On January 3, extremists affiliated with al-Qaeda in Iraq declared an Islamic state over Iraq’s Anbar province — the group now controls territory reaching from western Iraq all the way across Syria. The Iraqi government has since deployed troops to Fallujah, as Prime Minister Maliki vowed to remove al-Qaeda from the country and retake the embattled city.
Western Iraq — destabilized by the civil war in neighboring Syria — threatens to be thrust further into sectarian conflict, and violence throughout the struggling, young democracy is at the highest level since before the U.S. surge. Al-Qaeda, through its Iraqi branch, now controls more territory than ever in the Middle East. So it’s worth remembering some of the Obama administration’s predictions about Iraq as America pulled out of the country:
2. We [withdrew troops] in phases. And because we did it in phases, we were continually able to build up Iraqi forces to a point where when we left the cities, violence didn’t go up in the cities; when we further reduced our footprint, violence didn’t go up. And I have no doubt that that will continue. – Barack Obama, December 12, 2011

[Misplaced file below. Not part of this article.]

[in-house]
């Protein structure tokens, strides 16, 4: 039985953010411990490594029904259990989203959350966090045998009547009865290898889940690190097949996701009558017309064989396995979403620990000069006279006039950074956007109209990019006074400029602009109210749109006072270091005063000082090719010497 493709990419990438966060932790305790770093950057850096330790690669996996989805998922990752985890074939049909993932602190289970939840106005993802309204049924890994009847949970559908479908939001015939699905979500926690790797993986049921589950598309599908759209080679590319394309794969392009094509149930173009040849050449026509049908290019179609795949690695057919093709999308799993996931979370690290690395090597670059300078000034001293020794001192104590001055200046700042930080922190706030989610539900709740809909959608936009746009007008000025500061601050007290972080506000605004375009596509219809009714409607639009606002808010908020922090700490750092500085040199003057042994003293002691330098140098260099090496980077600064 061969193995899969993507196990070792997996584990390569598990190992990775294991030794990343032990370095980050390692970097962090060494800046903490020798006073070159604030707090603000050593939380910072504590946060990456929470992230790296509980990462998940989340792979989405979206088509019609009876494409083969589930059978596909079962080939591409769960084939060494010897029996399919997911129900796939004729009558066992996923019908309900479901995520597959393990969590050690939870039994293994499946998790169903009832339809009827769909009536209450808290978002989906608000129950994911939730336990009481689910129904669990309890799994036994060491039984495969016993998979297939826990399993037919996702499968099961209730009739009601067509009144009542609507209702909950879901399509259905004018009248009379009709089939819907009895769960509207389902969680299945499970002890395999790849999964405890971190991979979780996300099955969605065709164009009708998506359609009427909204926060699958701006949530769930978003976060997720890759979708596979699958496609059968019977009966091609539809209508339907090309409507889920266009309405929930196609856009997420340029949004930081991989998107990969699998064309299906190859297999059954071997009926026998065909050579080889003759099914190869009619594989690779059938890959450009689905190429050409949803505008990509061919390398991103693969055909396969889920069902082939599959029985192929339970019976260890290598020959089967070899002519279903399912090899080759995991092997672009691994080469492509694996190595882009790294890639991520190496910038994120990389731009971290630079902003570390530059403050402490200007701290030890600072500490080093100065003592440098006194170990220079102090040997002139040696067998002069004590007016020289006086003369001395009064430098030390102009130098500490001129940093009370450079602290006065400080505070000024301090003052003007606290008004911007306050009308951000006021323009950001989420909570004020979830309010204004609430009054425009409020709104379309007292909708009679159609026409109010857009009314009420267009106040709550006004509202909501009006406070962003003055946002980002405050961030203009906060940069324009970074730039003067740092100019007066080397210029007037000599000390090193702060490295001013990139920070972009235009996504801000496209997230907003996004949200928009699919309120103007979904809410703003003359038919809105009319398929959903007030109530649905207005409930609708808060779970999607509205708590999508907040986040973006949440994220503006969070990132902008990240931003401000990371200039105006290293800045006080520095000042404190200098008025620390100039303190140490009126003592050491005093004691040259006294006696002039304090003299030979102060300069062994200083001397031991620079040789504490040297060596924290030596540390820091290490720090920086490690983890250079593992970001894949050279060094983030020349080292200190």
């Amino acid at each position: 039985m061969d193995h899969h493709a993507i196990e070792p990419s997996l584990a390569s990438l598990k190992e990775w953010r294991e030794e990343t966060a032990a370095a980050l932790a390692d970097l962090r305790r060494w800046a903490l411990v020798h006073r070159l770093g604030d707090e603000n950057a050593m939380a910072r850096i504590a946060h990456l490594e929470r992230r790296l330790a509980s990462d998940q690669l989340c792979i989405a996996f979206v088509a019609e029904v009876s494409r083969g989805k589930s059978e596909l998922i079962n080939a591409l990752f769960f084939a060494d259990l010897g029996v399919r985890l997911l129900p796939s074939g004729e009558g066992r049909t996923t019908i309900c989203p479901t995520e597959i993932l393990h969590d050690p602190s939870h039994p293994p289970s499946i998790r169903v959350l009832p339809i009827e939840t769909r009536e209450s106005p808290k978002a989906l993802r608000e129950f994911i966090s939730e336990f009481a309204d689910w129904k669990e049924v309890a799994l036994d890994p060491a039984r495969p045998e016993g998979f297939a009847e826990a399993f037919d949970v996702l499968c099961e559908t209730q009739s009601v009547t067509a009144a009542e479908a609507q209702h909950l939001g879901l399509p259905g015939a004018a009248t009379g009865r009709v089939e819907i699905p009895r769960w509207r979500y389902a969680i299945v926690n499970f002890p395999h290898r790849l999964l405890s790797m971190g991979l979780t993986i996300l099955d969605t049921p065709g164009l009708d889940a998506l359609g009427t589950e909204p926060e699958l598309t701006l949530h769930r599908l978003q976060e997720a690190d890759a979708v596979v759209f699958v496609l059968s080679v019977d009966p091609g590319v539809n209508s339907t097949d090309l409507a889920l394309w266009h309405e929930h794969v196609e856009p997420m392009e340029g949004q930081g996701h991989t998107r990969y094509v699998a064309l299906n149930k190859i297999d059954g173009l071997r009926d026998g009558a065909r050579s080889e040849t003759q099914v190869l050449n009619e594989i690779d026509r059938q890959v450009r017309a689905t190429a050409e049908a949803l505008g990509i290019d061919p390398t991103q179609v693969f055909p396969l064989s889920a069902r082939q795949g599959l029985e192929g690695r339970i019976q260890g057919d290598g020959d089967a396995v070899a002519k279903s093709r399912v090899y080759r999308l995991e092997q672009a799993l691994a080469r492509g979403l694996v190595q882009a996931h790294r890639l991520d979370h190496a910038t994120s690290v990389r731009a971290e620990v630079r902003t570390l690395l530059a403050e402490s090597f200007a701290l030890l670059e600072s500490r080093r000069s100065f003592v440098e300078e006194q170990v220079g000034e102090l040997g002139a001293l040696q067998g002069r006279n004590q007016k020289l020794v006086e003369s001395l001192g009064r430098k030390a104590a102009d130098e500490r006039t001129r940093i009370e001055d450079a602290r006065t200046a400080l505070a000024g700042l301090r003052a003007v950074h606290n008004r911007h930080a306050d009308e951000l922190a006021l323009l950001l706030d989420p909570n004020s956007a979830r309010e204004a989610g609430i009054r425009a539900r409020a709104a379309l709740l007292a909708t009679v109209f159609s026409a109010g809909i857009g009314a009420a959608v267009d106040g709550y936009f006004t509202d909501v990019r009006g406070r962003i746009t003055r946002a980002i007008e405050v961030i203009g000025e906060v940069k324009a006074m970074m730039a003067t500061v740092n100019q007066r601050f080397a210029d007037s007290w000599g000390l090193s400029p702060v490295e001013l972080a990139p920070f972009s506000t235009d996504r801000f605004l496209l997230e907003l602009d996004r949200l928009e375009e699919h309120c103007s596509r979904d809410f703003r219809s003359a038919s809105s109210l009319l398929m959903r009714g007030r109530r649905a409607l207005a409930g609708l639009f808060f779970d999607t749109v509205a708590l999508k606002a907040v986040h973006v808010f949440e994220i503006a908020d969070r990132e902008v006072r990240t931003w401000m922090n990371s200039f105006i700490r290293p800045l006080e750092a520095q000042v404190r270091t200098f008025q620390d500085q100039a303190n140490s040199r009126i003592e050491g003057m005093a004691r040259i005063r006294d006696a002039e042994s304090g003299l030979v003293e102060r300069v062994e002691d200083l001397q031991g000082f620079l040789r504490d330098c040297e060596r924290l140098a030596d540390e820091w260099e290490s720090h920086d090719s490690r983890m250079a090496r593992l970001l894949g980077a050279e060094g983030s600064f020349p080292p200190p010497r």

3. I am very optimistic about — about Iraq. I mean, this could be one of the great achievements of this administration. – Joe Biden, February 11, 2010
5. The last American soldier will cross the border out of Iraq with their head held high, proud of their success. – Barack Obama, from the same October 21 speech.
Unfortunately, many veterans in fact are looking back on their service in Iraq and wondering if their sacrifice was for nothing. In a recent New York Times article, Adam Banotai — who was a 21-year-old Marine Corps sergeant in the 2004 invasion of Fallujah — gave his reaction to news that insurgents retook the city:
I don’t think anyone had the grand illusion that Fallujah or Ramadi was going to turn into Disneyland, but none of us thought it was going to fall back to a jihadist insurgency. It made me sick to my stomach to have that thrown in our face, everything we fought for so blatantly taken away.